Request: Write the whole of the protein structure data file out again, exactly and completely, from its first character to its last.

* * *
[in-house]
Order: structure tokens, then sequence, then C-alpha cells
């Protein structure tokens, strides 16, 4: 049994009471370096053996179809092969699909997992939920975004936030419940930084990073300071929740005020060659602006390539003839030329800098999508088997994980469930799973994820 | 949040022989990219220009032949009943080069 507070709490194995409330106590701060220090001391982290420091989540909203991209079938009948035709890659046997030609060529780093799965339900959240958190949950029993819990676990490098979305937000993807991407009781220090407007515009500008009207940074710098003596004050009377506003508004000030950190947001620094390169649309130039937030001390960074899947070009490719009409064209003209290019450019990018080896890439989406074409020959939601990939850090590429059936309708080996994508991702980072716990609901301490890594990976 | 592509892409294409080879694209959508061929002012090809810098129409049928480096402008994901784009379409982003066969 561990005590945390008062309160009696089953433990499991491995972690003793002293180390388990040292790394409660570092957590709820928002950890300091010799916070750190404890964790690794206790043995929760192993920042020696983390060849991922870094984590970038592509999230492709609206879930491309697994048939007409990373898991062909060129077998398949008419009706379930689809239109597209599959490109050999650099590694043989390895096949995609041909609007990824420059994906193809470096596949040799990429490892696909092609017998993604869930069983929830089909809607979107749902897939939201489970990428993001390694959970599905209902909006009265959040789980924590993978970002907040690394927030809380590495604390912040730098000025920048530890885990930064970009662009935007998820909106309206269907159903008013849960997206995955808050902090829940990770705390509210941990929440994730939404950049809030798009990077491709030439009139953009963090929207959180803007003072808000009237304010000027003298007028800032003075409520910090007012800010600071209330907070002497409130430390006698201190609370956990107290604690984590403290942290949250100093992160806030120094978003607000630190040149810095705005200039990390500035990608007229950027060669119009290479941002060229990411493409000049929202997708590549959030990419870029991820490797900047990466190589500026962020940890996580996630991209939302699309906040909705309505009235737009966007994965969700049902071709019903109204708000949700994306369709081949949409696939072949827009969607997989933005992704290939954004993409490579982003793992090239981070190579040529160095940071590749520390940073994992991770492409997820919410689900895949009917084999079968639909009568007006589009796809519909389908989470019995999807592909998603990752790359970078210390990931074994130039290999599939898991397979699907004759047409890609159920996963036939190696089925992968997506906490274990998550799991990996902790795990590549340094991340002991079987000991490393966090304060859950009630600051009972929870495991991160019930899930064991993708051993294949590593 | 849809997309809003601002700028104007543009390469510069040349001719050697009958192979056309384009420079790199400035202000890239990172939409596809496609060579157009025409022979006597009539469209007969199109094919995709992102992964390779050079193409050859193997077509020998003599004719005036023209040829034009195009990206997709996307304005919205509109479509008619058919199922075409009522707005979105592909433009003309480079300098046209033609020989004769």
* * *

[in-house]
Order: structure tokens, then sequence, then C-alpha cells
């Protein structure tokens, strides 16, 4: 049994009471370096053996179809092969699909997992939920975004936030419940930084990073300071929740005020060659602006390539003839030329800098999508088997994980469930799973994820 | 949040022989990219220009032949009943080069 507070709490194995409330106590701060220090001391982290420091989540909203991209079938009948035709890659046997030609060529780093799965339900959240958190949950029993819990676990490098979305937000993807991407009781220090407007515009500008009207940074710098003596004050009377506003508004000030950190947001620094390169649309130039937030001390960074899947070009490719009409064209003209290019450019990018080896890439989406074409020959939601990939850090590429059936309708080996994508991702980072716990609901301490890594990976 | 592509892409294409080879694209959508061929002012090809810098129409049928480096402008994901784009379409982003066969 561990005590945390008062309160009696089953433990499991491995972690003793002293180390388990040292790394409660570092957590709820928002950890300091010799916070750190404890964790690794206790043995929760192993920042020696983390060849991922870094984590970038592509999230492709609206879930491309697994048939007409990373898991062909060129077998398949008419009706379930689809239109597209599959490109050999650099590694043989390895096949995609041909609007990824420059994906193809470096596949040799990429490892696909092609017998993604869930069983929830089909809607979107749902897939939201489970990428993001390694959970599905209902909006009265959040789980924590993978970002907040690394927030809380590495604390912040730098000025920048530890885990930064970009662009935007998820909106309206269907159903008013849960997206995955808050902090829940990770705390509210941990929440994730939404950049809030798009990077491709030439009139953009963090929207959180803007003072808000009237304010000027003298007028800032003075409520910090007012800010600071209330907070002497409130430390006698201190609370956990107290604690984590403290942290949250100093992160806030120094978003607000630190040149810095705005200039990390500035990608007229950027060669119009290479941002060229990411493409000049929202997708590549959030990419870029991820490797900047990466190589500026962020940890996580996630991209939302699309906040909705309505009235737009966007994965969700049902071709019903109204708000949700994306369709081949949409696939072949827009969607997989933005992704290939954004993409490579982003793992090239981070190579040529160095940071590749520390940073994992991770492409997820919410689900895949009917084999079968639909009568007006589009796809519909389908989470019995999807592909998603990752790359970078210390990931074994130039290999599939898991397979699907004759047409890609159920996963036939190696089925992968997506906490274990998550799991990996902790795990590549340094991340002991079987000991490393966090304060859950009630600051009972929870495991991160019930899930064991993708051993294949590593 | 849809997309809003601002700028104007543009390469510069040349001719050697009958192979056309384009420079790199400035202000890239990172939409596809496609060579157009025409022979006597009539469209007969199109094919995709992102992964390779050079193409050859193997077509020998003599004719005036023209040829034009195009990206997709996307304005919205509109479509008619058919199922075409009522707005979105592909433009003309480079300098046209033609020989004769």